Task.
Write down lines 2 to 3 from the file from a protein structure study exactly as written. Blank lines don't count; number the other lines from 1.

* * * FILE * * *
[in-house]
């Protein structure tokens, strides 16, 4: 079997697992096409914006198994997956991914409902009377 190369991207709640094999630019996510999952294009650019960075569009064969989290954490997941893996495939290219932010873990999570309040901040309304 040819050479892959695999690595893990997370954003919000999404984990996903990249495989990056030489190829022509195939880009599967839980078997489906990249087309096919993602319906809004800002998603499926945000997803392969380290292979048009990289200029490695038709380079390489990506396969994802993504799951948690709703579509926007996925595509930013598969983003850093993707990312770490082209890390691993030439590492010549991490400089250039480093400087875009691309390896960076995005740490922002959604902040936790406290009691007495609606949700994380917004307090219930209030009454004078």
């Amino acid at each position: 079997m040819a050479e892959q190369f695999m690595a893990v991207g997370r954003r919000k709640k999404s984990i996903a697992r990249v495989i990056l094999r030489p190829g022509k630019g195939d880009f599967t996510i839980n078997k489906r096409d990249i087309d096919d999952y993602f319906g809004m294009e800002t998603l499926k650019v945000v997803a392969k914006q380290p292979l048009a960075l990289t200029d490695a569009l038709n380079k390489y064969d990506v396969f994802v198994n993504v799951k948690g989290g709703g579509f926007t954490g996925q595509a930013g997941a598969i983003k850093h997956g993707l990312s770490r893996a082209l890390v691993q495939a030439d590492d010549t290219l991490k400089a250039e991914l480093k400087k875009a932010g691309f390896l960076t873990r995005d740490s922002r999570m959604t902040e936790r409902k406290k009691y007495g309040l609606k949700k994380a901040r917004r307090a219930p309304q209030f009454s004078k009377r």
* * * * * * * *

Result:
């Protein structure tokens, strides 16, 4: 079997697992096409914006198994997956991914409902009377 190369991207709640094999630019996510999952294009650019960075569009064969989290954490997941893996495939290219932010873990999570309040901040309304 040819050479892959695999690595893990997370954003919000999404984990996903990249495989990056030489190829022509195939880009599967839980078997489906990249087309096919993602319906809004800002998603499926945000997803392969380290292979048009990289200029490695038709380079390489990506396969994802993504799951948690709703579509926007996925595509930013598969983003850093993707990312770490082209890390691993030439590492010549991490400089250039480093400087875009691309390896960076995005740490922002959604902040936790406290009691007495609606949700994380917004307090219930209030009454004078």
């Amino acid at each position: 079997m040819a050479e892959q190369f695999m690595a893990v991207g997370r954003r919000k709640k999404s984990i996903a697992r990249v495989i990056l094999r030489p190829g022509k630019g195939d880009f599967t996510i839980n078997k489906r096409d990249i087309d096919d999952y993602f319906g809004m294009e800002t998603l499926k650019v945000v997803a392969k914006q380290p292979l048009a960075l990289t200029d490695a569009l038709n380079k390489y064969d990506v396969f994802v198994n993504v799951k948690g989290g709703g579509f926007t954490g996925q595509a930013g997941a598969i983003k850093h997956g993707l990312s770490r893996a082209l890390v691993q495939a030439d590492d010549t290219l991490k400089a250039e991914l480093k400087k875009a932010g691309f390896l960076t873990r995005d740490s922002r999570m959604t902040e936790r409902k406290k009691y007495g309040l609606k949700k994380a901040r917004r307090a219930p309304q209030f009454s004078k009377r």